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INFECTION CONTROL In a review article from 2006,5

the authors

found for SARS CoV–1 that ‘particles of diameters of 1-3 μm remained suspended almost indefinitely, 10 μm took 17 minutes, 20 μm took four minutes, and 100 μm took 10 seconds to fall to the floor’. This article notes that aerosol transmission is a well- known and important exposure pathway for infectious agents such as influenza and other viruses, including coronaviruses. As discussed in the 2006 article, SARS–CoV–1 viral RNA was found in air samples, and long-range aerosol transport was implicated as the cause of the spread of the disease in several studies.5

The droplets are also capable of penetrating deep into the lungs, offering a potential route of infection.8

Penetration deep into the lungs It has been proven that droplets can contaminate surfaces over a range of over 2 metres.7


to acquiring an infectious agent is determined by factors such as virulence, dose, and pathogenicity of the microorganism, as well as the host’s immune response.8–10

Humans generate

bio-aerosols by talking, breathing, sneezing, or coughing.6

Based on the

infectious status of a person, the bio- aerosols can contain pathogens including influenza,11,12

Mycobacterium tuberculosis,8

Moreover, bio-aerosols can be generated by devices such as ventilation systems, showers, taps, and toilets. Showers and tap water are also able to spread environmental microbes such as Legionella spp.9,10,14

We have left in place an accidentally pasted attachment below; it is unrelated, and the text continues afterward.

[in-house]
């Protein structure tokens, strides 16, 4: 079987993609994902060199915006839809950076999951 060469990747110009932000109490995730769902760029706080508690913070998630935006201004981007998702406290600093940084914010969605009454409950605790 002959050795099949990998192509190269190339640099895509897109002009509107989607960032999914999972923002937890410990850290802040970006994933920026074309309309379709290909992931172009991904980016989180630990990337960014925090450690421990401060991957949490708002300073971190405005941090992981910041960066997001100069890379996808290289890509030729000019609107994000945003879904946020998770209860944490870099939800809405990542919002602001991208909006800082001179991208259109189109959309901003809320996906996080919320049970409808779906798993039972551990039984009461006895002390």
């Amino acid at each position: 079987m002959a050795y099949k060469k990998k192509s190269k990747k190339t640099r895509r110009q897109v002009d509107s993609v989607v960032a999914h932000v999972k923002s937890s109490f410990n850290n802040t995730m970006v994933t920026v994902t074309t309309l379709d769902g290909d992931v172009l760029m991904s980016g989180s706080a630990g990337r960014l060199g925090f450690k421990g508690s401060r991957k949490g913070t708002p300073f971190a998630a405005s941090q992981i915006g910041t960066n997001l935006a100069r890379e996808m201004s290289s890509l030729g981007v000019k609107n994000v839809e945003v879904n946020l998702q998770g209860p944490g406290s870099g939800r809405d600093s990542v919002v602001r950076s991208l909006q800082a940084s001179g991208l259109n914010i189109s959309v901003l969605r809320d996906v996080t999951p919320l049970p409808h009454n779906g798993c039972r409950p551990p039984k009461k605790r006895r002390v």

Staphylococcus aureus, Varicella Zoster Virus, Streptococcus spp. or Aspergillus spp.12

It is now commonly accepted that bio- aerosols containing harmful pathogens are very much a common and serious contributor to healthcare-acquired infections, but are these connections new, and what was known of such threats in the past?

In 1981 Cordes et al found that Legionella pneumophila serogroup 6 was present in 9 of 16 shower heads in a Chicago hospital ward where three patients had contracted Legionnaires’ disease caused by serogroup 6 L. pneumophila. Each patient had showered there 2 to 10 days before the onset of disease symptoms. They also isolated the bacteria in two other hospitals, and found the same serogroups that had been causing Legionnaires’ disease in those hospitals: serogroup 1 in Pittsburgh, and serogroups 1 and 4 in Los Angeles. However, showers from hospital wards where no patients had contracted Legionnaires’ disease also yielded L. pneumophila. Whether aerosols of shower water or other exposures to potable water containing L. pneumophila may cause nosocomial Legionnaires’ disease was not proven, but the study’s authors suggested that the matter definitely deserved further study.16

24 Health Estate Journal September 2020

Water from a tap produces significant aerosol dispersal.

A distinctive strain In 1985 Meenhorst et al conducted an investigation into an outbreak of nosocomial Legionella pneumonia.17

numbers of aerosolised L. pneumophila (3 to 5 CFU/15 ft3

[0.43 m3 of air] were